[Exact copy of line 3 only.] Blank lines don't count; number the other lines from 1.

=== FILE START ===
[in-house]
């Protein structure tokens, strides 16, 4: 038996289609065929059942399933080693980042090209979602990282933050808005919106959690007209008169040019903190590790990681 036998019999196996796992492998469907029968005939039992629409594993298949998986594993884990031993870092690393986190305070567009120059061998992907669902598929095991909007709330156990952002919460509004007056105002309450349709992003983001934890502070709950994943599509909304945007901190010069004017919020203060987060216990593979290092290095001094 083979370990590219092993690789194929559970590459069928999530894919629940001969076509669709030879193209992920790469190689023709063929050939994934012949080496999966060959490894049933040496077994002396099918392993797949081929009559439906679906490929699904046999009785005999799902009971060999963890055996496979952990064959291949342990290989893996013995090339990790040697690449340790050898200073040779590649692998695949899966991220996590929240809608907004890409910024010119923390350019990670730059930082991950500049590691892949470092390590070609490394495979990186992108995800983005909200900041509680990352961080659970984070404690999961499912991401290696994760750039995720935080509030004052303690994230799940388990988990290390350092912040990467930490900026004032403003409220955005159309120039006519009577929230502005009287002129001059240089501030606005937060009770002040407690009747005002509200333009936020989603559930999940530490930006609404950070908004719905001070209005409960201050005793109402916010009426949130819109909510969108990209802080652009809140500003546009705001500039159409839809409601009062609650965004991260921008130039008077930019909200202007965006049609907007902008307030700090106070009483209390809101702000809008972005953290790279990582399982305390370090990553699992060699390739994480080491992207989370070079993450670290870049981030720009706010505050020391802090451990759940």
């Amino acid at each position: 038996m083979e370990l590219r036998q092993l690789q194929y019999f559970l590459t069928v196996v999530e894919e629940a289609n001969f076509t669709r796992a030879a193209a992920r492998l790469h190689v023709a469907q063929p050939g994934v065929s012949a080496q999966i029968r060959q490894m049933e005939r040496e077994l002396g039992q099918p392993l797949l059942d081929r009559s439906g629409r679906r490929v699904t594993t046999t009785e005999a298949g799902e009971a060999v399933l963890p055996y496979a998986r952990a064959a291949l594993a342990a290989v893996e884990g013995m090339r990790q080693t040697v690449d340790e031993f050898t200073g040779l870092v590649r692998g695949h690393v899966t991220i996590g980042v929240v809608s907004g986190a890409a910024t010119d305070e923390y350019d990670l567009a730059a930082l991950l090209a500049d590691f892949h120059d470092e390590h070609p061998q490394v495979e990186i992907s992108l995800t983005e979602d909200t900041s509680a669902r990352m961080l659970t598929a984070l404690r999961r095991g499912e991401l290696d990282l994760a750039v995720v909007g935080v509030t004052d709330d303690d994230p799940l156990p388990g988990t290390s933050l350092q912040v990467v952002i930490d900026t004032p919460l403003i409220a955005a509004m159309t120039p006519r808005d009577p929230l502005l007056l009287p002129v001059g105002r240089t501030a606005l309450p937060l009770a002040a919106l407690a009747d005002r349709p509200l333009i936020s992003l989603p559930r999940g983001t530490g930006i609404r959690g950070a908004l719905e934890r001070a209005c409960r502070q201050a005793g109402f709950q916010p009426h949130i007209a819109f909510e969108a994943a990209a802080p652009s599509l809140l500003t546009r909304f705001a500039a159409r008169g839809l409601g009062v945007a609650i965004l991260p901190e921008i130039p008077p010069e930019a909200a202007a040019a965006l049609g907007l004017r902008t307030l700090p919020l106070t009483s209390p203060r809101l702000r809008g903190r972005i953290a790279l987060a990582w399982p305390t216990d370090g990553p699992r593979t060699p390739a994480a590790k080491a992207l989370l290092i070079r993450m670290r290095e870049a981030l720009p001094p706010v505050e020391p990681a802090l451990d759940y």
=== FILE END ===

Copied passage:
């Amino acid at each position: 038996m083979e370990l590219r036998q092993l690789q194929y019999f559970l590459t069928v196996v999530e894919e629940a289609n001969f076509t669709r796992a030879a193209a992920r492998l790469h190689v023709a469907q063929p050939g994934v065929s012949a080496q999966i029968r060959q490894m049933e005939r040496e077994l002396g039992q099918p392993l797949l059942d081929r009559s439906g629409r679906r490929v699904t594993t046999t009785e005999a298949g799902e009971a060999v399933l963890p055996y496979a998986r952990a064959a291949l594993a342990a290989v893996e884990g013995m090339r990790q080693t040697v690449d340790e031993f050898t200073g040779l870092v590649r692998g695949h690393v899966t991220i996590g980042v929240v809608s907004g986190a890409a910024t010119d305070e923390y350019d990670l567009a730059a930082l991950l090209a500049d590691f892949h120059d470092e390590h070609p061998q490394v495979e990186i992907s992108l995800t983005e979602d909200t900041s509680a669902r990352m961080l659970t598929a984070l404690r999961r095991g499912e991401l290696d990282l994760a750039v995720v909007g935080v509030t004052d709330d303690d994230p799940l156990p388990g988990t290390s933050l350092q912040v990467v952002i930490d900026t004032p919460l403003i409220a955005a509004m159309t120039p006519r808005d009577p929230l502005l007056l009287p002129v001059g105002r240089t501030a606005l309450p937060l009770a002040a919106l407690a009747d005002r349709p509200l333009i936020s992003l989603p559930r999940g983001t530490g930006i609404r959690g950070a908004l719905e934890r001070a209005c409960r502070q201050a005793g109402f709950q916010p009426h949130i007209a819109f909510e969108a994943a990209a802080p652009s599509l809140l500003t546009r909304f705001a500039a159409r008169g839809l409601g009062v945007a609650i965004l991260p901190e921008i130039p008077p010069e930019a909200a202007a040019a965006l049609g907007l004017r902008t307030l700090p919020l106070t009483s209390p203060r809101l702000r809008g903190r972005i953290a790279l987060a990582w399982p305390t216990d370090g990553p699992r593979t060699p390739a994480a590790k080491a992207l989370l290092i070079r993450m670290r290095e870049a981030l720009p001094p706010v505050e020391p990681a802090l451990d759940y």